Dougherty is quick to realize that this may not be possible in every individual’s lifetime. Thus, he claims that “it is a part of theism that there will be an afterlife…. [T]he afterlife is not an auxiliary hypothesis. For there is no possible world in which creatures suffer and are not given full opportunity for compensation and recovery” (p. 111). He provides inductive evidence that even the most horrendous evils experienced by individuals can possibly be defeated (with enough time, reflection, etc.) by pointing out that sometimes this can occur in this lifetime (e.g., Viktor Frankl’s eventual acceptance of his experiences in the Holocaust).
He argues, though, that his view doesn’t imply that each particular evil one experiences is compensated for by reference to a logically necessary particular greater good in the individual’s life. Instead, following William Hasker, he tends to prefer a more holistic view. He claims that “the way to think about particular evils is as arising from a ‘world-ensemble (to borrow a term from the fine-tuning argument literature)” (p. 99). In short, he argues that particular evils will occur because God must create a “world that provides opportunities for (and, surely, promotes) the best kinds of goods to be realized” (p. 99). But, in order to ensure that the world God creates is the best kind of world—one that exemplifies the best goods, God must create beings with free will and beings that experience suffering. “Every world with significant virtue is a world with significant pain. Every world without significant pain is a world without significant virtue. Significant good and evil are in this regard a ‘package deal.’ The evil is not a means to the good, but it is a cost of there being good” (p. 107).
Dougherty wavers about whether the good of which animal suffering is a cost must be realized for each suffering creature. He first elects to avoid the question raised by Stump: “whether the greater good must include an appropriate benefit for the very individual who suffers the evil or whether a good accruing to someone else might justly balance off an evil suffered by another” (p. 97). But later he claims that “the requirement that those who suffer must both themselves benefit from the goods that impose the cost and be aware that this is so requires that non-human animals become persons” (p. 181). That this should be so is important. It is hard for me to believe that a reasonable person would be willing to accept their suffering in the way Dougherty requires if their suffering is not connected to some personal good. This seems to especially so when considering cases where, for example, the starvation of a child is explained by reference to the virtue of compassion in some other person (an aid worker, for example). While a saint may endorse “their role in the drama of creation and salvation and is glad to have played it (which might be different than being glad for it)” (p. 147), even if they or their loved ones receive no benefit, it seems a stretch to say that any reasonable person would do so.
And what about the amount of suffering? Interestingly, Dougherty argues that the profusion of evil we find in our world actually counts in favor of God’s existence. Thus, he presents his “Fine-Tuning Argument for Theism from Evil.” He claims that “since very near the beginning of human existence, suffering has come with a frequency and intensity which falls into the relatively narrow band with enough magnitude to foster saints but not so much as to widely overwhelm people or make struggle futile” (p. 124). He argues that this constitutes evidence that God in fact exists, as it’s more likely that we’d see this arrangement of evils in a theistic world (one where God wants to promote the saintly virtues to ensure the best kind of world) than we would in a world without God.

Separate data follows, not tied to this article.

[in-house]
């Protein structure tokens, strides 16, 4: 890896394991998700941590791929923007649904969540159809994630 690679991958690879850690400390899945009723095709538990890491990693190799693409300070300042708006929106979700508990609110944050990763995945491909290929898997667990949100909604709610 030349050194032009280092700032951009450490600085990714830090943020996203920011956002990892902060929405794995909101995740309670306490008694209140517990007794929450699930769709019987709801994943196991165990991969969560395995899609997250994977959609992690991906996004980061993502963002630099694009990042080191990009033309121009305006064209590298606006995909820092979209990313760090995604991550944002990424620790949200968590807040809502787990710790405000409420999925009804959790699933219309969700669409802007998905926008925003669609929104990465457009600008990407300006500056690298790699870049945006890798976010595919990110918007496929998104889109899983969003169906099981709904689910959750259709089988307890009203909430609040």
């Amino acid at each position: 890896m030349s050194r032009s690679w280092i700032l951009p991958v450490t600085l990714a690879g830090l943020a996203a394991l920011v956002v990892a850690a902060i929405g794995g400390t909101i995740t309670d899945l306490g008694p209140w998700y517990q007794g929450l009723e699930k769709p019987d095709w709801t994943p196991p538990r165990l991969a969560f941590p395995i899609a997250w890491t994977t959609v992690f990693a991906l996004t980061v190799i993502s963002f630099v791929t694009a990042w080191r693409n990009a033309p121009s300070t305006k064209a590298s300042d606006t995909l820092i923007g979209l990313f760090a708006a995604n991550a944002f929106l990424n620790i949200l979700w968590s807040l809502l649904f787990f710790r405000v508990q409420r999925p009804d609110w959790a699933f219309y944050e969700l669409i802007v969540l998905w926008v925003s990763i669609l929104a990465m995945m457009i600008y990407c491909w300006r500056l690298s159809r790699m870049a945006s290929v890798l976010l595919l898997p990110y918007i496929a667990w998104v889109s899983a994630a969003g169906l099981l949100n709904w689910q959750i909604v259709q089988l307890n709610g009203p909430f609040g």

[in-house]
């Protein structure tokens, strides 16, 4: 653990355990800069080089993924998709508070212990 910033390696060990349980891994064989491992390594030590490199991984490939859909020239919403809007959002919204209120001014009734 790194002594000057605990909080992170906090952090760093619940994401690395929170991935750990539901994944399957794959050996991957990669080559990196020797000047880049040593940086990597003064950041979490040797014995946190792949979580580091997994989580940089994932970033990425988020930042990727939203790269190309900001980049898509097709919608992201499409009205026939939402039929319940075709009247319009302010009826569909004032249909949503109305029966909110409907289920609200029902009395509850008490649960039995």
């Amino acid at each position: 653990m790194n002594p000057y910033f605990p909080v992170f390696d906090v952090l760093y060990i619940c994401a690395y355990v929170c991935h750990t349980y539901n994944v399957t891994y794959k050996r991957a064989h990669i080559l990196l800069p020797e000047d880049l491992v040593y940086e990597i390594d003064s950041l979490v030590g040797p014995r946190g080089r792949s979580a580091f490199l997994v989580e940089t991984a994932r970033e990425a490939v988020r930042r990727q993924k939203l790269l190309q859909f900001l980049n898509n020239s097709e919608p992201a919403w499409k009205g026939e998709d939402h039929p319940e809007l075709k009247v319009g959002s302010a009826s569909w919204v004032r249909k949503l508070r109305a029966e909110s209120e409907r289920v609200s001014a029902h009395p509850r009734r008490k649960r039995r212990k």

Now we have his full theodicy, as applied to human suffering: “God wants to create a world where the best goods are realized. The best goods “are the authentic display of agape love-manifesting virtues” and “the authentic display of the highest virtues logically entails the occurrence of very significantly bad states of affairs (but not so bad as to cause widespread, permanent despair)” (p. 130).
After he has explained his theodicy for human pain and suffering, Dougherty proceeds to argue for the following thesis in chapters 8 and 9:
A class of animals … will not only be resurrected at the eschaton, but will be deified in much the same way that humans will be. That they will become, in the language of Narnia, “talking animals.” Language is the characteristic mark of high intelligence. So I am suggesting that they will become full-fledged persons (rational substances) who can look back on their lives—both pre- and post-personal—and form attitudes about what has happened to them and how they fit into God’s plan. If God is just and loving, and if they are rational and of good will, then they will accept, though with no loss of the sense of the gravity of their suffering, that they were an important part of something infinitely valuable, and that in addition to being justly, lavishly rewarded for it, they will embrace their role in creation. In this embrace, evil is defeated. (p. 3)
Because Dougherty thinks that his theodicy is really the only way that evil can be defeated, he claims that something like his story as applied to humans must also apply to animals. If Dougherty is right about the existence of the problem of pain with respect to animals (which I think he is), then some kind of explanation is necessary. For without it, the problem of animal pain, it seems, does significantly reduce the probability of God’s existence.
One might reasonably think that Dougherty’s theodicy for humans cannot apply to animals since it seems like animals don’t possess the requisite cognitive power or the power of free will to achieve resolution. Because (as far as we know), this is true for animals during their time on Earth, Dougherty argues that animals must be allowed a chance to come to terms with their suffering in the afterlife—requiring that animals are resurrected as persons with the capacities necessary to do so.